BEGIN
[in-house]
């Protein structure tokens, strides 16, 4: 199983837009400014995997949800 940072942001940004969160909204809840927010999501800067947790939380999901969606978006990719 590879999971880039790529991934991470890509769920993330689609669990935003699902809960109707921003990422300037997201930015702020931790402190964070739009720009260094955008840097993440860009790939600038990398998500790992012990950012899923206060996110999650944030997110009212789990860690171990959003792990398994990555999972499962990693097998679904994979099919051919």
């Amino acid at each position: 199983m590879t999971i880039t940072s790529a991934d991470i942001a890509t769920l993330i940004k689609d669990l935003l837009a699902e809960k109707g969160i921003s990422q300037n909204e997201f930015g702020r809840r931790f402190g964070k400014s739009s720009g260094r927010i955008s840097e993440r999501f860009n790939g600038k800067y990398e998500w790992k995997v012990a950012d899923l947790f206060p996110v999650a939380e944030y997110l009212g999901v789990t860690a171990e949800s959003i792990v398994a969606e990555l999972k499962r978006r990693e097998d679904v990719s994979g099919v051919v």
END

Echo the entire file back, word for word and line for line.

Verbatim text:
[in-house]
């Protein structure tokens, strides 16, 4: 199983837009400014995997949800 940072942001940004969160909204809840927010999501800067947790939380999901969606978006990719 590879999971880039790529991934991470890509769920993330689609669990935003699902809960109707921003990422300037997201930015702020931790402190964070739009720009260094955008840097993440860009790939600038990398998500790992012990950012899923206060996110999650944030997110009212789990860690171990959003792990398994990555999972499962990693097998679904994979099919051919």
């Amino acid at each position: 199983m590879t999971i880039t940072s790529a991934d991470i942001a890509t769920l993330i940004k689609d669990l935003l837009a699902e809960k109707g969160i921003s990422q300037n909204e997201f930015g702020r809840r931790f402190g964070k400014s739009s720009g260094r927010i955008s840097e993440r999501f860009n790939g600038k800067y990398e998500w790992k995997v012990a950012d899923l947790f206060p996110v999650a939380e944030y997110l009212g999901v789990t860690a171990e949800s959003i792990v398994a969606e990555l999972k499962r978006r990693e097998d679904v990719s994979g099919v051919v």